AD password complexity

gege Isgood
gege Isgood used Ask the Experts™
on
Hi,
I'm looking for a easy and free possibility to increase the ActiveDirectory password complexity.
In order to force :
- A minimum length
- Both upper and lower cases
- A letter in the first space
- Special characters
- Numbers
- No dictionary words, blacklisted words, or patterns that are easy to crack
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Distinguished Expert 2018

Commented:
There is no easy and free way for that, at least not any that I would risk to implement.

Please be aware of the following: dictionary checks and enhanced complexity checks are something different. It's hard to find a free solution that offers both. Also, the solution needs to be maintained and kept compatible to the evolving server OS (which is constantly patched), else, you might end up with a dead domain. Yes, dead as in "no further password changes are even possible".  I had exactly that some years ago when I searched for the same and implemented an open source password filter - it went wrong and the changes were irreversible. My lab domain was dead.

I would ask you to look at the pricing of some utilities like Anixis' PPE. It's not really much and it can do all of that.
NoahHardware Tester and Debugger

Commented:
Hi there! :)

You may try taking a look at this management service below. It should be able to cater to all of your requirementsrelated to password reset management and account lockout. Depending on the number of users, you may need the paid versions.

Reference: https://www.manageengine.com/products/self-service-password/index.html?cam=66537549&adgid=2543657709&kwd=active%20directory%20password&loc=9062512&ps_ca=66537549&ps_adg=2543657709&cam=66537549&adgid=2543657709&kwd=active%20directory%20password&matchtype=p&adid=115242850509&network=g&position=1t1&loc=9062512&placement=&gclid=EAIaIQobChMIkZjQr_CJ5gIVTIiPCh1DOwnjEAAYASAAEgKrgPD_BwE
Distinguished Expert 2018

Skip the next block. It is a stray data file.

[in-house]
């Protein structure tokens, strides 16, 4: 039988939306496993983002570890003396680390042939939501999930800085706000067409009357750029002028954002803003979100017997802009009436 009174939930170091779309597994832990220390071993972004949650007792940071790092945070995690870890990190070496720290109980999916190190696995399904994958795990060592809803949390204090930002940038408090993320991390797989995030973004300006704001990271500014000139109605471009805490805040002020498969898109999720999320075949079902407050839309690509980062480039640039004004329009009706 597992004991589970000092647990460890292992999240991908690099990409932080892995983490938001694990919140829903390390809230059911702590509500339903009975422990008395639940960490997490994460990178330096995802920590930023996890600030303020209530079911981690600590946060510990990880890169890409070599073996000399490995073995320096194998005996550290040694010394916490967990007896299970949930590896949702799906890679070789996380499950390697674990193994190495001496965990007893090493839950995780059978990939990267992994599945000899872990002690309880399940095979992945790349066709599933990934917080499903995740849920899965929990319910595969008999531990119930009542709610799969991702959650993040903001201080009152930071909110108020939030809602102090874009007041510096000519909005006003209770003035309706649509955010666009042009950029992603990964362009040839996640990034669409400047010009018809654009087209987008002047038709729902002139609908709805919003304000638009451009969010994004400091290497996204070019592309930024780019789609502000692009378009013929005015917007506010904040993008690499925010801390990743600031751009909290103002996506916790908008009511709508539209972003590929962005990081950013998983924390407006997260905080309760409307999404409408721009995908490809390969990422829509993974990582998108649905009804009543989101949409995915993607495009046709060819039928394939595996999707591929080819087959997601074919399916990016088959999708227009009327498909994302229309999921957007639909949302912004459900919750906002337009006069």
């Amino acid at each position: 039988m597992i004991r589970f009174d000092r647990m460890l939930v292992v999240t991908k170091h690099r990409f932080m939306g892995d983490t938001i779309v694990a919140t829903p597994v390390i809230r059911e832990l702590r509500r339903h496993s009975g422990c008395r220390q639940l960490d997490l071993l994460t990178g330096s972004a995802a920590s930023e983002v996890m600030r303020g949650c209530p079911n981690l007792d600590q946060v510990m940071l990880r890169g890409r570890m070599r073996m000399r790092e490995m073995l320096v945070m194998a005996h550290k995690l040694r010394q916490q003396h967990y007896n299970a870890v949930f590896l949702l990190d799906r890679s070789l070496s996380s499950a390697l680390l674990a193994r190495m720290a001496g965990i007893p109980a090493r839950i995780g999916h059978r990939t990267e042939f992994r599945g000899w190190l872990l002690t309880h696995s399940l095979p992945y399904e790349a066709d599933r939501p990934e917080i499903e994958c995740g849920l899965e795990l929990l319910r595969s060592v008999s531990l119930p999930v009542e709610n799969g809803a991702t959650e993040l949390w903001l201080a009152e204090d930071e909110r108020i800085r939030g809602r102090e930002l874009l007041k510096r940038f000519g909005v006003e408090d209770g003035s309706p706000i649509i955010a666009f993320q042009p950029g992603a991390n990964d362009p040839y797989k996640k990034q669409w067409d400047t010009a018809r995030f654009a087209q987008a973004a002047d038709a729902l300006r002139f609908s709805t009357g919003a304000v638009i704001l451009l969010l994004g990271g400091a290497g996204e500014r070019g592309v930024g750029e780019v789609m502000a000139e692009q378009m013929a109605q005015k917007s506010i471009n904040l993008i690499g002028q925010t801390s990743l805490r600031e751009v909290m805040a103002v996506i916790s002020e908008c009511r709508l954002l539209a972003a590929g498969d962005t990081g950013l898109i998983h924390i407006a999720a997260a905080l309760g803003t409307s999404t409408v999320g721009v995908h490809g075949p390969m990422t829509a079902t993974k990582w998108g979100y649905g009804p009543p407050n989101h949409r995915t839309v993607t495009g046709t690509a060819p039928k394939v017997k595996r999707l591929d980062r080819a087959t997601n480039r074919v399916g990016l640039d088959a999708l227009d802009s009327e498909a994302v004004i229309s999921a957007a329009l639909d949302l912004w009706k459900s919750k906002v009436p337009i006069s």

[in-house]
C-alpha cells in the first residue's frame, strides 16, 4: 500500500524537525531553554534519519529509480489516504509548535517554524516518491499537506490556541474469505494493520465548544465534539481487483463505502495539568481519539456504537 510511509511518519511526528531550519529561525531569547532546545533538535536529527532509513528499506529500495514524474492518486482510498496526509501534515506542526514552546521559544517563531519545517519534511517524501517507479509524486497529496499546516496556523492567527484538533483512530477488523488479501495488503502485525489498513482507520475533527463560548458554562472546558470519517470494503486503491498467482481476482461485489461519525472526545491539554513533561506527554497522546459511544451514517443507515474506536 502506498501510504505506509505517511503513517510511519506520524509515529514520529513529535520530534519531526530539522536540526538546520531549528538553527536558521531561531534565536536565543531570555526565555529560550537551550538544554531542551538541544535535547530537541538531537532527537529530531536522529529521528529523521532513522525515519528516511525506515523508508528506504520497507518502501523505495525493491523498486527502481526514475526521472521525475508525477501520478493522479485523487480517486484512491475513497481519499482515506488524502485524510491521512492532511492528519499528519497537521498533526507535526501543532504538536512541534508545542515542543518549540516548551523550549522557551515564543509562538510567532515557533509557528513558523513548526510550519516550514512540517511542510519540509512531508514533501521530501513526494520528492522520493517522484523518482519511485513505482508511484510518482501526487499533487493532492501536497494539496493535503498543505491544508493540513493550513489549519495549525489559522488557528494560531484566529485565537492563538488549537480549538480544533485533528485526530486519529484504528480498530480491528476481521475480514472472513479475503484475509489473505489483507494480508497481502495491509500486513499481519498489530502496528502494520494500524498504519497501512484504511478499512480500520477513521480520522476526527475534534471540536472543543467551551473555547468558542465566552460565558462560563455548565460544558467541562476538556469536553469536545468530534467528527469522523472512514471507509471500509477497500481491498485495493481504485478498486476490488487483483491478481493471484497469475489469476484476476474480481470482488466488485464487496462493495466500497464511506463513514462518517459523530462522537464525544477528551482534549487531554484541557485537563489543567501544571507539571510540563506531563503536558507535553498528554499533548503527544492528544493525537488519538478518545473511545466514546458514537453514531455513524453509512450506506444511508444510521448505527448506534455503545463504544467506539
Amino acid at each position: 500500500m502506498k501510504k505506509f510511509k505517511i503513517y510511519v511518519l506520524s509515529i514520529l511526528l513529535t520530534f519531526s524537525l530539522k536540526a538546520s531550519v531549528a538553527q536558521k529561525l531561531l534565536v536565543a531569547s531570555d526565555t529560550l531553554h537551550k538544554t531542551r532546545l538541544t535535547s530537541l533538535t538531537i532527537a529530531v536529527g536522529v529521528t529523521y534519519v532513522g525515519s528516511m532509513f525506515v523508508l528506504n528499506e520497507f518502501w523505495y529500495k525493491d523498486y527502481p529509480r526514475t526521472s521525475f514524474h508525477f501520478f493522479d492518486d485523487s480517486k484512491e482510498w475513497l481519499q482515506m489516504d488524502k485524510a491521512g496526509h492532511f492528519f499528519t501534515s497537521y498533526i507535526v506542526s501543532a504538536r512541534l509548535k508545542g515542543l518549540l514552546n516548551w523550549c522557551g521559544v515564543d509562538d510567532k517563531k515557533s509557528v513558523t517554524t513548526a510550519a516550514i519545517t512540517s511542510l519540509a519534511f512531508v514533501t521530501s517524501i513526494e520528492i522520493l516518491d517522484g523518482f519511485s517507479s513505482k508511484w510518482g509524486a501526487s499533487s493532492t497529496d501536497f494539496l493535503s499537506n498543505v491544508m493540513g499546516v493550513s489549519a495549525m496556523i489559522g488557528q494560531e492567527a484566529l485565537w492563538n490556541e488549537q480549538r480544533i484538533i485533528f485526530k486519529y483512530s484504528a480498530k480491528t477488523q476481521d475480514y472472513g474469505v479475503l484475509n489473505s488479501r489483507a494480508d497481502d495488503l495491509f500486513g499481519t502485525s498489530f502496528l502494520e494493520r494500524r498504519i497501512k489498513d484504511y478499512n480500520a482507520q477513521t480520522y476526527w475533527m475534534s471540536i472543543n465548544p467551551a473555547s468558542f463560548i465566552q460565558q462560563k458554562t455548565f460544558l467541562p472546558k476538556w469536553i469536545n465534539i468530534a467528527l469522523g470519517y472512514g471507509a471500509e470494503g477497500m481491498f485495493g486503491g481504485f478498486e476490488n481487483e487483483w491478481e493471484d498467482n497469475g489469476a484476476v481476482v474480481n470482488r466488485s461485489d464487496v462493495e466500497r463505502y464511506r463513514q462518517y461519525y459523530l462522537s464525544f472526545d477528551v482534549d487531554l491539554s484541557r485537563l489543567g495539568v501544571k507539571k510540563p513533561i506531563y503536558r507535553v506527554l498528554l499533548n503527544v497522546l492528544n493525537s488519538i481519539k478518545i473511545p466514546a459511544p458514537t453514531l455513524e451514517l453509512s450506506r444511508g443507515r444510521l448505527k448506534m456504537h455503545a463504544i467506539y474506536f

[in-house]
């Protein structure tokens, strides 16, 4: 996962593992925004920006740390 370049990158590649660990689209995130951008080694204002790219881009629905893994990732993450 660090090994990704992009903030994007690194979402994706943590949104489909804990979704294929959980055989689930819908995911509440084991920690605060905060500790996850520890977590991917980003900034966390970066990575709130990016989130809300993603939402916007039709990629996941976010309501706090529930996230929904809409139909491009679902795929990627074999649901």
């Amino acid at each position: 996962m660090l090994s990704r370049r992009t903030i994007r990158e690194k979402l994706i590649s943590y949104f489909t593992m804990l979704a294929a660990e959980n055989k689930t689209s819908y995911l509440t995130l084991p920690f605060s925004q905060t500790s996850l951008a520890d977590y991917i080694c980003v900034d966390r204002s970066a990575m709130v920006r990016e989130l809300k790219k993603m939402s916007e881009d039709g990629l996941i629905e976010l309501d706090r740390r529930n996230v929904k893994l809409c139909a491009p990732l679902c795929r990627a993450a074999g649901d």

Commented:
@Noah: he was there already. He quotes their wording from https://www.manageengine.com/products/self-service-password/password-policy-enforcer.html :-)

@gege Do you have more than 50 users? What's your budget for this?

Author

Commented:
no budget, over 1000 users
Distinguished Expert 2018

Commented:
"no budget"? Zero? With 1000 users? I am tempted to write "are you kidding?"...
For 1000 users, you would pay just 3,000 US$ once (maintenance not included) over at Anixis.

Ok, please wait and see which free solutions come up, but be warned that it is very risky to implement something here that has no paid support.
Brian BEE Topic Advisor, Independant Technology Professional

Commented:
If you are getting pressure to come with a way to better secure Active directory and they can be convinced to spend some money, the better choice might be two factor authentication (i.e. users must have a smart card and password to log on).
AmitIT Architect
Distinguished Expert 2017

Commented:
Use RSA token to increase the security.
End-user support
Commented:
@gege... Almost all your requirements can be set via Group Policy. Instead of random letters, numbers and symbols for passwords, consider having users make passphrases. See Diceware, for example. To meet Windows requirements, users can add number and special characters between each word.

The Diceware method is secure even if an attacker knows that you used Diceware to pick your passphrase, knows how many words are in your passphrase and knows the word list you used. The security of Diceware comes from the huge number of combinations that an attacker must search through, even with that knowledge . The Diceware word list contains 7776 words, so if you pick a five-word passphrase, there are 7776 x 7776 x 7776 x 7776 x 7776 combinations. That is over 2**64 (2 to the 64 power or 2.6 x 10**19) possibilities. A six word Diceware passphrase confronts an attacker with 2**77 (2 x 10**23) combinations; seven words 2**90 (1.5 x 10**27).
Harper McDonaldSr. Cloud Support Engineer

Commented:
Group Policy
Ron MalmsteadInformation Services Manager

Commented:
The main problem with password high complexity is that users forget their pw on a daily basis.  Or worse, they write it on a sticky note and put it under their keyboard.

I usually advise the windows built in options, with a shorter password expiration date period, rather than third party software to increase complexity...for those reasons.

A password should be secret (known only to the user)
A password should be easy enough to remember (so they don’t write it down), but complex enough to make it extremely difficult to guess (something personal to the user that only they would know)